• Another title briefly covered in this space earlier was The Mansky Caper from Ken Franklin and Calliope Games, this being a game in which you and other gangsters are ransacking the boobytrapped house owned by a mob boss, working together as needed to avoid traps, while always trying to split the loot in your favor so that you end up making it out of the house with more than anyone else. (KS link)

Last Stand sounds like an intense dose of "take that" from Trent Ellingsen of 5 Color Combo Games, with players placing cards on their area of the board, rolling dice that activate cards in slots matching the die rolls, playing more cards, then picking up used cards. As you're attacked, your hand size increases, giving you more fuel to attack back, and if you're the only one with cards still on the board, then you win. (KS link)

River Horse Ltd. has published a number of games based on movie licenses, such as Jim Henson's Labyrinth: The Board Game and Terminator Genisys: The Miniatures Game, and now it's funding Highlander: The Board Game, a design by Alessio Cavatore and Jack Caesar for up to six players in which you must be the last immortal standing. Player elimination has gone out of style in most games, but it seems essential here. (KS link)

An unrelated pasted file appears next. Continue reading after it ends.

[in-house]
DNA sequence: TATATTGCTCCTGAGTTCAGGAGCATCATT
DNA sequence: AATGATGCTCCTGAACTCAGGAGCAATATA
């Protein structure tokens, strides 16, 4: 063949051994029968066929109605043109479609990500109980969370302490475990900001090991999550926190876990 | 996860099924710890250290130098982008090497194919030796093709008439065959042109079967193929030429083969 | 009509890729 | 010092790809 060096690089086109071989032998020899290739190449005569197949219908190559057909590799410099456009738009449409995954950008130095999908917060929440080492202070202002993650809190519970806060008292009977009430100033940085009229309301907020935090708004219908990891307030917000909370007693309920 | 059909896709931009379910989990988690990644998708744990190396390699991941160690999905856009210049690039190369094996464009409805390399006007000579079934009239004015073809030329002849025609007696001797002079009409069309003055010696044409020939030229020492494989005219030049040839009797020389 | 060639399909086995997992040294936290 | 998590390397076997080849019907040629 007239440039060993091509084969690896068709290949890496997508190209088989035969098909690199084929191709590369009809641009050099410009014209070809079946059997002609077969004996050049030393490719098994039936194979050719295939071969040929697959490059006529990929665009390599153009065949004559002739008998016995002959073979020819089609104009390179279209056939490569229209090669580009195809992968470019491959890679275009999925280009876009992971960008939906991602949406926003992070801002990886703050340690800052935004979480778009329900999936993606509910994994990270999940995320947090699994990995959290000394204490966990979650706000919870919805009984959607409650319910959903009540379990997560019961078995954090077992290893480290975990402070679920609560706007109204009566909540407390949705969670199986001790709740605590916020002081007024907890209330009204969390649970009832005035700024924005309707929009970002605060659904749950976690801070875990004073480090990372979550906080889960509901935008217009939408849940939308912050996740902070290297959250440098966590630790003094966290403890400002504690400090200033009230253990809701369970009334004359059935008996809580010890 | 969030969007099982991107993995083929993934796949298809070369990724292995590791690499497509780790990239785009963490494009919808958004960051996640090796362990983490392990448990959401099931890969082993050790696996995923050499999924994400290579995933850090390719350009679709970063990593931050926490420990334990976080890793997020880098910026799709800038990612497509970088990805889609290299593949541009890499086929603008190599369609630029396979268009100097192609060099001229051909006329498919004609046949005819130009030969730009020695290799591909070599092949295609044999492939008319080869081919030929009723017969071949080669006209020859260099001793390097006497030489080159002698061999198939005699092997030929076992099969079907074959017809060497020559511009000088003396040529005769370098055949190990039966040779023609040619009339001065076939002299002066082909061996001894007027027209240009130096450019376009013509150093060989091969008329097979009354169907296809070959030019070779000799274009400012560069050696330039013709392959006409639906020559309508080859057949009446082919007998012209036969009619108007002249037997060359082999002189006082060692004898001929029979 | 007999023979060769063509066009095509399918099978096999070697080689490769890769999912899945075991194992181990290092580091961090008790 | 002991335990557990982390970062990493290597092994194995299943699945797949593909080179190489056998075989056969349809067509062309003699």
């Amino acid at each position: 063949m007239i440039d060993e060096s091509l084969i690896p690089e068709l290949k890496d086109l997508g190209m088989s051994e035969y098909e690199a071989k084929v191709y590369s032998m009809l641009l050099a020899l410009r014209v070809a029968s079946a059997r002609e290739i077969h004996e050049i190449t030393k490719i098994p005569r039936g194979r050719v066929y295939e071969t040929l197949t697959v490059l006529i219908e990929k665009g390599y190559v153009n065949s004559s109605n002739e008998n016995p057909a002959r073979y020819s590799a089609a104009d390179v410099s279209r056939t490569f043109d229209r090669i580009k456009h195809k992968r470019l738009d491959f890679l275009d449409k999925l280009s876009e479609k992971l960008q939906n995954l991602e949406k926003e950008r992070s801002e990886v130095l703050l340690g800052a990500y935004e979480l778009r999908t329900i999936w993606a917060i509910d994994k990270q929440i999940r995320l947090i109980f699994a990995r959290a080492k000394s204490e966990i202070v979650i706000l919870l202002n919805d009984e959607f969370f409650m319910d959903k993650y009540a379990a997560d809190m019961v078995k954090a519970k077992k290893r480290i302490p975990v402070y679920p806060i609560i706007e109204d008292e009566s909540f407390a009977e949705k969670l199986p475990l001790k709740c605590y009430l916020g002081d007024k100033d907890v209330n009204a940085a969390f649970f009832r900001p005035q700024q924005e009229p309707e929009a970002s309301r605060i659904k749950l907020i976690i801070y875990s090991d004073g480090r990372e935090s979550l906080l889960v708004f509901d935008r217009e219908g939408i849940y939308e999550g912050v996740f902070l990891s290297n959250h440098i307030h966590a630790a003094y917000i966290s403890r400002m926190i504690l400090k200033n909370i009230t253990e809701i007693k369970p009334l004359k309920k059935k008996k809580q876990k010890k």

Deja Vu: Fragments of Memory from Terry Cheung and Asteria Games combines set-collecting and tableau-building, with a mancala-like process that earns you resources, with which you then acquire cards to build an engine to propel further actions. (KS link)

• Kagan Eden's Operation Candy Bomber from Cedar Fort is a cooperative game set after World War II in which players need to deliver supplies to West Berlin, which has been cut off from the outside world by the Soviet Union. (KS link)

• Kickstarter has also become a standard way for publishers to fund new editions of previously released games, as with the third edition of Greenland and second edition of Neanderthal from Phil Eklund and Sierra Madre Games. In addition to the cards in both games being redesigned, Greenland now includes the Sea Sámi expansion previously available as a separate item. (KS link)